COVID-19 variant up to 30% more deadly, says UK government

Jim Drury


UK Prime Minister Boris Johnson called rates of transmission 'forbiddingly high.' /Leon Neal/Pool/AFP

The variant of COVID-19 first discovered in the UK is up to 30 percent more deadly than the original strain, the government's chief scientific advisor Patrick Vallance revealed on Friday.

At a press conference, alongside Prime Minister Boris Johnson, Vallance also told reporters that it transmits up to 70 percent more easily than the first variant.

"There is evidence that there's an increased risk for those who have the new variant, compared with the old virus," he said.



Vallance said the death rate among COVID-19 sufferers aged in their 60s was 1.3 percent, compared with 1 percent for the first variant.

"Out of 1,000 people aged in their 60s you would expect 10 [patients with COVID-19] to die. With the new variant 13 or 14 would be expected to die," he explained.

"You will see across the different age groups as well a similar sort of relative increase in the risk," he added.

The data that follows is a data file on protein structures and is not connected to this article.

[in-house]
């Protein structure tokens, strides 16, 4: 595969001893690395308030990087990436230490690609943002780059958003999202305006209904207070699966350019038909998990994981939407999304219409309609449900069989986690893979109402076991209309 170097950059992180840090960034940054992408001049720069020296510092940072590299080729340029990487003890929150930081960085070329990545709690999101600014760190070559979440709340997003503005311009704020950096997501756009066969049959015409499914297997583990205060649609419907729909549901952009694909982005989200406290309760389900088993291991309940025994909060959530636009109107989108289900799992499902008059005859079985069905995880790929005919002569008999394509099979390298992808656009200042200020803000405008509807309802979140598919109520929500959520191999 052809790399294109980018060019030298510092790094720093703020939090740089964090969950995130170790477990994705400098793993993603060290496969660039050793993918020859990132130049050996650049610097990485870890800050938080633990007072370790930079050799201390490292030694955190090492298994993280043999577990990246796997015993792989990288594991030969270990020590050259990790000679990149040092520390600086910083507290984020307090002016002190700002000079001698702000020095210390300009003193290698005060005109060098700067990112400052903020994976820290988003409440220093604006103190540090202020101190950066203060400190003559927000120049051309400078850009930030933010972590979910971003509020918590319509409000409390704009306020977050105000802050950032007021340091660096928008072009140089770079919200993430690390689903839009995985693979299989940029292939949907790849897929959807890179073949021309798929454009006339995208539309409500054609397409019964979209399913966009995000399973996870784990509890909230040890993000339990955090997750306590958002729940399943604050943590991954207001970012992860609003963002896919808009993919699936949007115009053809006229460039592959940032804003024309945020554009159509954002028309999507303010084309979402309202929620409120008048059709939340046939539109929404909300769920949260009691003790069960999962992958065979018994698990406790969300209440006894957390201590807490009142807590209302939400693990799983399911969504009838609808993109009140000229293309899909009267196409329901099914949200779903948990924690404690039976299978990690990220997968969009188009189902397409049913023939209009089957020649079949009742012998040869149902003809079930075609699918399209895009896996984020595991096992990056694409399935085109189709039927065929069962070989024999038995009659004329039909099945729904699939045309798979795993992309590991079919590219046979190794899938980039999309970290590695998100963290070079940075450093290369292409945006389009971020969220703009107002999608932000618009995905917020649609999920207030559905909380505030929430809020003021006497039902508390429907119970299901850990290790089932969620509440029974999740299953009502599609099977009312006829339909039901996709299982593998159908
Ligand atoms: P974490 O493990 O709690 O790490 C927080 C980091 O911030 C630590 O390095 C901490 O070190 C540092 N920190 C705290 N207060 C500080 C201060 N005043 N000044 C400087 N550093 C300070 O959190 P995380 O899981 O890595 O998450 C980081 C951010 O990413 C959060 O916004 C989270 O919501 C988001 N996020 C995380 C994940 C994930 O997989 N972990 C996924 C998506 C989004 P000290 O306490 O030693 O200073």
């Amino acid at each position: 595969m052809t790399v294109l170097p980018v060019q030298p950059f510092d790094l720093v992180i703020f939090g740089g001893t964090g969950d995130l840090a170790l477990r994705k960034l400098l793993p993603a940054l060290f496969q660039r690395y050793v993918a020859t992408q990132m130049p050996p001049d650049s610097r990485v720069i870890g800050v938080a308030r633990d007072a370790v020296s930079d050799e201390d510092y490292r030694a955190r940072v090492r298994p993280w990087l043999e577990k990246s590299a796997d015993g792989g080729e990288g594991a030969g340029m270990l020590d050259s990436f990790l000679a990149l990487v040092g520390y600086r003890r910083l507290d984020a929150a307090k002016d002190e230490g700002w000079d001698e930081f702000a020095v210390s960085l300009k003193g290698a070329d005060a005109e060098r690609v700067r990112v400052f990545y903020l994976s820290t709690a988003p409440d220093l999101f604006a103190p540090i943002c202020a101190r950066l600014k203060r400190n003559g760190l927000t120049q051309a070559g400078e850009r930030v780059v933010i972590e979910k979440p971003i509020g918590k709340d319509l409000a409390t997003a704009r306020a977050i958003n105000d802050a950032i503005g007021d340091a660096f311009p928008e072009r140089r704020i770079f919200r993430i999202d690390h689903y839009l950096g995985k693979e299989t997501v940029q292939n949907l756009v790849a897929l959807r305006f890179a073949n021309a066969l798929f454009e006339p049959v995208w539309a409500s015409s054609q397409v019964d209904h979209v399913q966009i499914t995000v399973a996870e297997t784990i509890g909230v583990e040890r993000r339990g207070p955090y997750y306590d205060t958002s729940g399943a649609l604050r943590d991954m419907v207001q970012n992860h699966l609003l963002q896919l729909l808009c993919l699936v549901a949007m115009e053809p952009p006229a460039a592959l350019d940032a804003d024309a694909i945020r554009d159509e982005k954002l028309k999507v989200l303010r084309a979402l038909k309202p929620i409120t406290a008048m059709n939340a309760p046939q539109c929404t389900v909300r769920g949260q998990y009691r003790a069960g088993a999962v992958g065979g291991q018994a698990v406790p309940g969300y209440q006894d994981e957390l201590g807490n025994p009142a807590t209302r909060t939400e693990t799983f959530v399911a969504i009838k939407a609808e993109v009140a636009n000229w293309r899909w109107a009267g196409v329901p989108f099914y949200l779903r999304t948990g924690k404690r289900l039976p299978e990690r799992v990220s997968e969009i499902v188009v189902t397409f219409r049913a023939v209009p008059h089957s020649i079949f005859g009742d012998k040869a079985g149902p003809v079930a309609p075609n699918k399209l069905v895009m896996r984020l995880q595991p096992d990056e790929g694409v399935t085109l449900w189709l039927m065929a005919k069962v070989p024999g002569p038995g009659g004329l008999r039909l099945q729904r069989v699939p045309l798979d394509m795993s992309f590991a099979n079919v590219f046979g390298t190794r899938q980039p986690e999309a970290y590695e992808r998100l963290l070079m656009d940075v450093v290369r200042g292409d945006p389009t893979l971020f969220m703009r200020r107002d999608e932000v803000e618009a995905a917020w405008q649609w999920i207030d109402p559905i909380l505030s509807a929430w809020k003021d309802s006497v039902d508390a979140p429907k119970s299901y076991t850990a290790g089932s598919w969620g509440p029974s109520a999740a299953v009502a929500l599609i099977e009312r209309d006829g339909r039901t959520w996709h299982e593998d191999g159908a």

Data on patients in hospitals, though, showed the outcomes for those with the old and new variants is roughly the same.

Johnson warned that, despite the efficacy of the vaccines "we will have to live with coronavirus in one way or another for a long time to come."

He said easing of lockdown restrictions would not be rushed: "It's an open question as to when and in what way we can start to relax any of the measures."

Chief Medical Officer Chris Whitty, left, UK Prime Minister Boris Johnson, center, and Chief Scientific Adviser Patrick Vallance at the virtual press conference. /Leon Neal/Pool/AFP

Both men and chief medical officer Chris Whitty, insisted there is room for optimism, despite what Johnson called "forbiddingly high rates of infection."

According to Vallance: "The vaccines are being rolled out at an unprecedented pace, we have more vaccines than we could ever have dreamt of a year ago – including ones we can alter as needs be – and we have new medicines coming along, including specific anti-virals."

Vallance insisted there was "increasing evidence that the UK variant will be susceptible to vaccines" and that Public Health England data showed only a maximum of 71 individual cases of the variant first discovered in South Africa had been found in the UK.

A total of 5.4 million people in the UK have received at least one dose of the vaccine, but Whitty said mortality rates would increase for probably a week. The average daily death rate has been more than 1,000 for at least a week.